December 8, 2010
- Marshall McLuhan *
This week’s drama has been riveting and surreal. For years I have been describing the era we are embarking on as the End of Forgetting, and imagining the repercussions of this transformation on the fabric of social life. But my relationship with this saga goes well beyond the theoretical and is much more personal.
In December 2006—post-Diebold memos and, synchronously, within weeks prior to Wikileaks’ launch—I began researching the ZyprexaKills campaign (slides), a whistleblowing action implicating the drug company Eli Lilly which soon became the EFF’s first wiki case. That case was a significant milestone in life. The experience was a crash course in First Amendment Law, exposed me to the hybrid dynamics of new and traditional media, prepared me for epocal epistemic shifts, and confirmed the power of my information flow models. On the ZyprexaKills case no one wanted to be forgotten more than the anonymous John Doe, and Eli Lilly undoubtedly wishes the world would forget that they marketed Zyprexa off-label to children and the elderly, even though their executives knew Zyprexa causes diabetes.
Which brings us to today. I am amazed at the wide speculation across the mainstream press around Assange’s motives when his own writings are widely available. Apparently, we are still transitioning to the age of Scientific Journalism Assange dreams about. Bloggers and tweeters have finally helped mainstream news outlets pick up the story–as Todd Gitlin writes, we should “Credit him with a theory”.
The potential fallout of the leaks goes well beyond the substantive contents of any particular document. To understand the potential impact of this communication its important to consider the different types of messages conveyed to various receivers. Some commentators, like Umberto Eco, have taken up the message of the medium itself—What do leaks of this type communicate? Beyond any specific cable or document, what messages do the leaks send, and to whom?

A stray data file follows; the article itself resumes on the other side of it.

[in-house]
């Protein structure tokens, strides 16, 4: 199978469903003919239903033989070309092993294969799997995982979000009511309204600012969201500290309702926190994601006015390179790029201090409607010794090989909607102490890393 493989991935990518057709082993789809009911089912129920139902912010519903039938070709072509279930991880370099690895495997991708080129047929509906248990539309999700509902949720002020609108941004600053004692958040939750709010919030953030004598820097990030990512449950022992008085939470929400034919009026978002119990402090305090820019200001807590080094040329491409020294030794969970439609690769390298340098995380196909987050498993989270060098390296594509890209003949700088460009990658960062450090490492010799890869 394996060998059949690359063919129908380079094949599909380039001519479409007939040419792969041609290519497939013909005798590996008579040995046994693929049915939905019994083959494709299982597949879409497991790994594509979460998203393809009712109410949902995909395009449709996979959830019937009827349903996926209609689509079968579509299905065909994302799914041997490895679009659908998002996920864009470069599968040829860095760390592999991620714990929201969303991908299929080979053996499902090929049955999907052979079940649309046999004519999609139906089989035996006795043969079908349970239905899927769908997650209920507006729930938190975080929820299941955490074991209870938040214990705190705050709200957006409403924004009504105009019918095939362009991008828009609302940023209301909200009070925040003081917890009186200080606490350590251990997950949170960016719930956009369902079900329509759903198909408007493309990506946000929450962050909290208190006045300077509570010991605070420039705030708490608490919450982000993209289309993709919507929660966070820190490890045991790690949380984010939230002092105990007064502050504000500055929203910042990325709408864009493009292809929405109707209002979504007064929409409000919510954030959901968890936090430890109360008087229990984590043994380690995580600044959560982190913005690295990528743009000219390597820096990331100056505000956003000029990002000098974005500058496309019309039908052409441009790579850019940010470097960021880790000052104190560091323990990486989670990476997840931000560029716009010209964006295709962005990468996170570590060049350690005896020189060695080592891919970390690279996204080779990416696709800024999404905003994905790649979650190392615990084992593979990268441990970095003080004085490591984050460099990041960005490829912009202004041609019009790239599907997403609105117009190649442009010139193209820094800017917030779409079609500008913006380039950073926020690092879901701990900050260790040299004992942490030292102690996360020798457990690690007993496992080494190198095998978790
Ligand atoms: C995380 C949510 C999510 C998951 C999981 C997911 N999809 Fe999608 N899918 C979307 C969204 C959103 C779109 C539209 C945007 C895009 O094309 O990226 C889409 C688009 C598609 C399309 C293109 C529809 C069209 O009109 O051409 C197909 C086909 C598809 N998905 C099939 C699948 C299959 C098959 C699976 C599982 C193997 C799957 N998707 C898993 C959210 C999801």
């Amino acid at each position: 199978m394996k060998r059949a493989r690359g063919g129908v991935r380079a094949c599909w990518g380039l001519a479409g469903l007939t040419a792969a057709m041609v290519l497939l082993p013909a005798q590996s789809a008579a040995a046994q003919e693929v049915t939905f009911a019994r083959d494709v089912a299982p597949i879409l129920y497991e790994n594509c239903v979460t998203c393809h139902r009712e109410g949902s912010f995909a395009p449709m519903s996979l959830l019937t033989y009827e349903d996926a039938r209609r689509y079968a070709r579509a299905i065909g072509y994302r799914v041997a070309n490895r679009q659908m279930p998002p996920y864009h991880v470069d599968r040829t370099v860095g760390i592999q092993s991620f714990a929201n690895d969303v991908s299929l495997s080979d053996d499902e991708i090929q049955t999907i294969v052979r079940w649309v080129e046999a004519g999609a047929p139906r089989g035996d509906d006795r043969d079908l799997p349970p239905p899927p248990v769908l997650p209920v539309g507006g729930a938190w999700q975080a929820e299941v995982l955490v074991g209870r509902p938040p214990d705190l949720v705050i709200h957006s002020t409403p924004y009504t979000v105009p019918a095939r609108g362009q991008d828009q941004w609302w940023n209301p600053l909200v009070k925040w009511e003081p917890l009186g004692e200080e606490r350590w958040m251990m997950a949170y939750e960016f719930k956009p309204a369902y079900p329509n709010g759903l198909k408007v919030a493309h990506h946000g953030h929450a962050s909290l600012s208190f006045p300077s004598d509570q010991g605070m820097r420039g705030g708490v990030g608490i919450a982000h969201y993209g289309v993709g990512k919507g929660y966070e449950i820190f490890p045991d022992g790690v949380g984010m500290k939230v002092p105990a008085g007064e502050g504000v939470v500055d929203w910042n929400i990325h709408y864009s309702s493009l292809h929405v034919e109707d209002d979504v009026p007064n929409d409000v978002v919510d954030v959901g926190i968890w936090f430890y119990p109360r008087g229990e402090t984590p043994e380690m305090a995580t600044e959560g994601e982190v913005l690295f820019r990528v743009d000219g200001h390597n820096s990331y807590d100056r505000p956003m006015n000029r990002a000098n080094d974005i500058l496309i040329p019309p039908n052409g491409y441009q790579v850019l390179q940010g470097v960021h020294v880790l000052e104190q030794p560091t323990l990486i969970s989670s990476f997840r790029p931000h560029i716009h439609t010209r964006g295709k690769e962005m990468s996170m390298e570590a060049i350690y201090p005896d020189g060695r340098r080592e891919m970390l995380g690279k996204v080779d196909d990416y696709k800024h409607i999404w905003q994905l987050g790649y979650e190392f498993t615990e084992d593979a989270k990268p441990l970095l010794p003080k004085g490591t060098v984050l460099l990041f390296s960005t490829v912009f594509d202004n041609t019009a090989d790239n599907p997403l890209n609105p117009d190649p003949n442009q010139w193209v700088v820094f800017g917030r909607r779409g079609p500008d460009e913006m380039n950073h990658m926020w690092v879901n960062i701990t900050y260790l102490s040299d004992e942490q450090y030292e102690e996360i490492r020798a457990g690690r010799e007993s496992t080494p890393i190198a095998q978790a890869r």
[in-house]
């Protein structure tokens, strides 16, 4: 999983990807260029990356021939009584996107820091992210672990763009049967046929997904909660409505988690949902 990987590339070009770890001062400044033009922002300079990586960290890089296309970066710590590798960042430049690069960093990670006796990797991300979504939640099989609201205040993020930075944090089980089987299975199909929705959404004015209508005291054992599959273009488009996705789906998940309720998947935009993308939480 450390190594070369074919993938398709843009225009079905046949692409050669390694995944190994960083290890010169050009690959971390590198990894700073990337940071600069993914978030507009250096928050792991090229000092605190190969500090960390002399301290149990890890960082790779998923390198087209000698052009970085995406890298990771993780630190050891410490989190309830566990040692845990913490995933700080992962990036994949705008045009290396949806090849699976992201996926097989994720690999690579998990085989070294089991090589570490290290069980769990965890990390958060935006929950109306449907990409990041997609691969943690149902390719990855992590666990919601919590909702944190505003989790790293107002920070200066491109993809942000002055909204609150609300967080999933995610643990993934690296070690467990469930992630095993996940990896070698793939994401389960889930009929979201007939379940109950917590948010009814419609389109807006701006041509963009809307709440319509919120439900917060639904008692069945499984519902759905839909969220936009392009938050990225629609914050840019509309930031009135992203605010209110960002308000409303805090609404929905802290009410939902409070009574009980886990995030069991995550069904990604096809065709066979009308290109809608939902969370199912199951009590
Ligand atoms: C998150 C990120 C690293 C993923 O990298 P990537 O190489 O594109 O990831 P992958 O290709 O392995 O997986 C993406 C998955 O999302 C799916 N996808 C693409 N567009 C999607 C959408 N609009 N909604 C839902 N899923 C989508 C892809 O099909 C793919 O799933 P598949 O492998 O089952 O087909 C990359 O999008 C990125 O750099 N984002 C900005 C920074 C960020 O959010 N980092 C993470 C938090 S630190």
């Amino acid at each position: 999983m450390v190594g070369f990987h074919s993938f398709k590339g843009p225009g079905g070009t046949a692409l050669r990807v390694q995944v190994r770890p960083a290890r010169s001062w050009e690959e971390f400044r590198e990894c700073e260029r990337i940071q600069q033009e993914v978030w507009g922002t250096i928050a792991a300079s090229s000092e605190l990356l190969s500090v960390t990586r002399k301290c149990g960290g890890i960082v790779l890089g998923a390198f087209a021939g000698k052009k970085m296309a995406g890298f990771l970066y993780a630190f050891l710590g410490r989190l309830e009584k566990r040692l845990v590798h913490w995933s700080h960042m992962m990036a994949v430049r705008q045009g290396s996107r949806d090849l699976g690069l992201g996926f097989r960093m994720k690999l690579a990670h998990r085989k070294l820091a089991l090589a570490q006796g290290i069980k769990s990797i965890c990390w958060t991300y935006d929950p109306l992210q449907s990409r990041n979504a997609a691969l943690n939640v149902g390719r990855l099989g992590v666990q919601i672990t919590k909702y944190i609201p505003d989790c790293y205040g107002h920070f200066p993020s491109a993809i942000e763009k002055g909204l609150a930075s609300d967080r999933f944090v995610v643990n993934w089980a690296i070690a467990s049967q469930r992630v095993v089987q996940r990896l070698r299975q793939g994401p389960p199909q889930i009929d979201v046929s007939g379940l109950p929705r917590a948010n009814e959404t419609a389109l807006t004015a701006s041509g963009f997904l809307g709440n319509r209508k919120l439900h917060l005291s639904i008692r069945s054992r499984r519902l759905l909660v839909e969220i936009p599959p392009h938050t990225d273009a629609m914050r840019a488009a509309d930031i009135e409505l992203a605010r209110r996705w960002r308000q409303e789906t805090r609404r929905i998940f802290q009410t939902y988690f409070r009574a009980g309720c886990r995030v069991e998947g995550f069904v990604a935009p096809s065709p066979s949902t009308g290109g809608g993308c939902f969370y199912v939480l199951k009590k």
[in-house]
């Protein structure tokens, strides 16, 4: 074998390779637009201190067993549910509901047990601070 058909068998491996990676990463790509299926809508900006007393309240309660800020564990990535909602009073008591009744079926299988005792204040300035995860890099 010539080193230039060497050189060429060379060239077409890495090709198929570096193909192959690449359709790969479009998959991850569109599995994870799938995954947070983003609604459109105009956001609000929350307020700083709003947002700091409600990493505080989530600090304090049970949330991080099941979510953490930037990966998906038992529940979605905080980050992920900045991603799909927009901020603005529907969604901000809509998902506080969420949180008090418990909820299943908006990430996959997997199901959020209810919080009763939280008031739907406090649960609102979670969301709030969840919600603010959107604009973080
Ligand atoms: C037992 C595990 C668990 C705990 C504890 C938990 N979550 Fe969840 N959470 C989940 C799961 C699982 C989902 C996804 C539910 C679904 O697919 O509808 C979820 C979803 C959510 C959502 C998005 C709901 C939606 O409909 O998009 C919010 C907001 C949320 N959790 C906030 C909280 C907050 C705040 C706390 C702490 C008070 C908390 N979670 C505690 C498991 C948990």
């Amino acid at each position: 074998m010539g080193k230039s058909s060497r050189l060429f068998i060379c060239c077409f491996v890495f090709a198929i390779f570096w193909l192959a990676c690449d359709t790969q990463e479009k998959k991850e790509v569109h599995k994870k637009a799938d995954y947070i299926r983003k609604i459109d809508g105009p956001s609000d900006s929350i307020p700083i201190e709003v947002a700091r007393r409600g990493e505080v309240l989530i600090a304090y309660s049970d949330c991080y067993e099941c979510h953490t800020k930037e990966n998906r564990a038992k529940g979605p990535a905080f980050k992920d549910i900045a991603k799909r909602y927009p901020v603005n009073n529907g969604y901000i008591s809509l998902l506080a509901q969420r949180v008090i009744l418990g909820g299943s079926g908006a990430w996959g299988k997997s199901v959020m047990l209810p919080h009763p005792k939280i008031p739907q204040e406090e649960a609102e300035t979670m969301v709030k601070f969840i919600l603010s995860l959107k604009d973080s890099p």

I don’t think the Wikileaks collaborators have much faith in the US political processes. Like the Tea Party, I imagine they aim to usurp the agenda and change the language of the conversation itself. I doubt they are overly preoccupied with any particular exchange.
Some have alleged a preventative coup against Hillary, but I think we need to read this in a more global context. Beyond the narrow lens of partisan, or even geo-politics, there cultural and ideological battles are raging. Wikileaks’ actions model and embody the maturing, politically conscious, hacker ethic—and their actions alter people’s conception of the real and the possible. Their actions are floating and actualizing crucial thought experiments just in time for the showdowns around net neutrality, kill switches, and the future of journalism and the Internet.
All the more reason why They have to try to make an example here. Is the US Govt already caught in a chinese finger trap?
Whatever the outcome, at least its different. Last week’s media-policy talks at the Columbia J-school (Wu/John and Copps) articulated the historic challenges we face at this critical juncture in order to avoid the fate of all previous media revolutions. At this point I’m willing to try just about anything that might snap us out of the repetition compulsion of the 20th century. But, I like backgammon better than chess
BTW – I love that my fact that my idea for this post’s image had already been drawn, and was discoverable within 10 second search. Long live the open, neutral, unkill-switchable, World Wide Web!
Ongoing collection of my favorite Wikileaks coverage here.